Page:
Major and minor signs
There are a number of major and minor signs of the end of days in Islam. There is debate over whether they could occur concurrently or must be at different points in times, although Islamic scholars typically divide them into three major periods.
With regards to the minor signs of Qiyamah. These can be derived from the Hadith (sayings) of Muhammad . The majority of these have been collected, summarized and listed below to the best of knowledge:
- The appearance of fitnah (tribulations) and removal of khushoo' (fearfulness of God, taqwah, reverence, etc.)
- Loss of honesty, and authority is given to those who do not deserve it.
- The taking away of knowledge and the prevalence of religious ignorance.
- Frequent occurrences of sudden and unexpected death.
- Spreading of killing.
- Acceleration of time.
- Rejection of Sunnah (Hadith).
- The spread of riba (usury, interest), the spread of zina (adultery, fornication), drinking of alcohol.
- The widespread and condoning of music.
- The decoration of mosques as a matter of pride and competition.
- Women will increase in number and men will decrease in number so much so that fifty women will be looked after by one man.
- Abundance of earthquakes.
- Frequent occurrences of disgrace, distortion, and defamation.
- When people wish to die because of the severe trials and tribulations that they are suffering.
- Jews fighting Muslims.
- When paying charity becomes a burden.
- People will compete in the construction of very tall buildings.
- Women appearing naked despite their being dressed.
- Seeking knowledge from misguided and astray scholars.
- The liar is believed, the truthful is called a liar and the honest is called a traitor.
- The death of righteous knowledgeable people.
- The emergence of indecency (obscenity), enmity among relatives and neighbours.
- The rise of idolatry and polytheists, in the community.
- The Euphrates will uncover a mountain of gold.
- Estrangement of Islam.
- When the land of the Arabs returns to being a land of rivers and fields.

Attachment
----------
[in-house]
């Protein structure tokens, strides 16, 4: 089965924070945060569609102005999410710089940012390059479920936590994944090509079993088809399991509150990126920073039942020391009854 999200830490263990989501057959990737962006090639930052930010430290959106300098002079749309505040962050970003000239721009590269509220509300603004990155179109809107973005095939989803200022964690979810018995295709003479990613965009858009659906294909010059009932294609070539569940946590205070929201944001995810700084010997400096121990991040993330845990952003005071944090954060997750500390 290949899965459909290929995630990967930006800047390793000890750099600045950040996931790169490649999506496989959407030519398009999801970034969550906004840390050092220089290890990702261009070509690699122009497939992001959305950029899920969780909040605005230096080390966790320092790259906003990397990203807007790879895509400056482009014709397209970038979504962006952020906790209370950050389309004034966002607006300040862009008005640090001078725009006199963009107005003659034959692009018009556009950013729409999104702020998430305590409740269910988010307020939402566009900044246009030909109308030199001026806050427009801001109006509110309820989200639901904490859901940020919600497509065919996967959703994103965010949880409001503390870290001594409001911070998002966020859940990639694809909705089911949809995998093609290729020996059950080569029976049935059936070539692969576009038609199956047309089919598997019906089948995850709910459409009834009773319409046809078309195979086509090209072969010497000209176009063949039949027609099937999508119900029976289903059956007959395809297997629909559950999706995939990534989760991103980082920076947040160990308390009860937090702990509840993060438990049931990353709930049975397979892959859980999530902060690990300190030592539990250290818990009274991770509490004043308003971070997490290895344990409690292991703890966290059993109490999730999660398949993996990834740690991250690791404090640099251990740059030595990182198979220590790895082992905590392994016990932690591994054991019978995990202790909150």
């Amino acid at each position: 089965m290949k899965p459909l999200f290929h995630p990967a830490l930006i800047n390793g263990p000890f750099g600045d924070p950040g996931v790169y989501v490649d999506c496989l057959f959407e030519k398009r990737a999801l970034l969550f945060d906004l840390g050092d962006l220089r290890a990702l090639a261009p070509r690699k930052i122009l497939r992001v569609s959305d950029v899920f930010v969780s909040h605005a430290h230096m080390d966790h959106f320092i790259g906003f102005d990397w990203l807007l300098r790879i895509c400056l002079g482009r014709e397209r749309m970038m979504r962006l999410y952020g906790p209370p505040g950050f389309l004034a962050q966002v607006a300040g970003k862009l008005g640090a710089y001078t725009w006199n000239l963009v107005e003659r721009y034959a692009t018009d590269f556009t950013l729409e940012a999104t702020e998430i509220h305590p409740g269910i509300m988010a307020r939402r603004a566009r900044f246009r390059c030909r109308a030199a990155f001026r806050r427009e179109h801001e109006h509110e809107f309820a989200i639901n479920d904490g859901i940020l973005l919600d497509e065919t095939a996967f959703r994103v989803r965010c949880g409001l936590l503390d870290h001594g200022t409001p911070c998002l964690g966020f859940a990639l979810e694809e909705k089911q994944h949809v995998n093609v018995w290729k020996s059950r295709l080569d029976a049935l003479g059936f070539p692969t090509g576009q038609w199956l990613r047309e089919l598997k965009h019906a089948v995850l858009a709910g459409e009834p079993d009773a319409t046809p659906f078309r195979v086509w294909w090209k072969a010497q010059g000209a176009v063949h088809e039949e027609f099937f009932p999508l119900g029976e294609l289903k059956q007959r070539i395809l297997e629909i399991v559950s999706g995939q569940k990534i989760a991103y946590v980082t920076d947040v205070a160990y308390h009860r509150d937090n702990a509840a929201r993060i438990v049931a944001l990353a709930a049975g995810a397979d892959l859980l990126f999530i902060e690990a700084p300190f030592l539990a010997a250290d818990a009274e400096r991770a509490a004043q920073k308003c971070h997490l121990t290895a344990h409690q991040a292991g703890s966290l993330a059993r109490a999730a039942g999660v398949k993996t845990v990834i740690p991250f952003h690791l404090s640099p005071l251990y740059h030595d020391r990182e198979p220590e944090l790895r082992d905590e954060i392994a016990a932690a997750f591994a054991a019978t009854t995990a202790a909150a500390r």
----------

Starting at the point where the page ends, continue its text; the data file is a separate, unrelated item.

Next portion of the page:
- The Romans (Christians and the Western world) would form a majority amongst people.
- Earning of money through unlawful (Haram) ways increases.
- When there is much rain but little vegetation.
- Evil People will be expelled from Al-Madinah.
- Wild animals communicate with humans, and a man speaks to his whip or his shoe,and his thigh will tell him about what happened to his family after he left.
- Increase in thunderbolts.
- There will be a special greeting for the people of distinction.
- Trade will become so widespread that a woman will help her husband in business.
- No truly honest man will remain and no one will be trusted.
- Only the worst people will be left;they will not know any good or forbid any evil (i.e. No one will say there is no God but Allah).
- Nations will call each other to destroy Islam (Islamic values, culture, teachings, Muslims) by any and every means.
- Qur'an and Islamic knowledge will be passed on, but no one will follow it correctly.
- Muslim rulers will come who do not follow the guidance and tradition of the Sunnah. Some of their men will have the hearts of devils in a human body.
- Stinginess (being Miserly) will Appear, Honourable people will perish and Dishonourable people would prevail.
- A man obeys his wife and disobeys his mother; and treats his friend kindly whilst shunning his father.
- Voices are raised in the mosques.
- The leader of a people is the worst of them.
- People treat a man with respect because they fear some evil he may do.
- Much wine is drunk.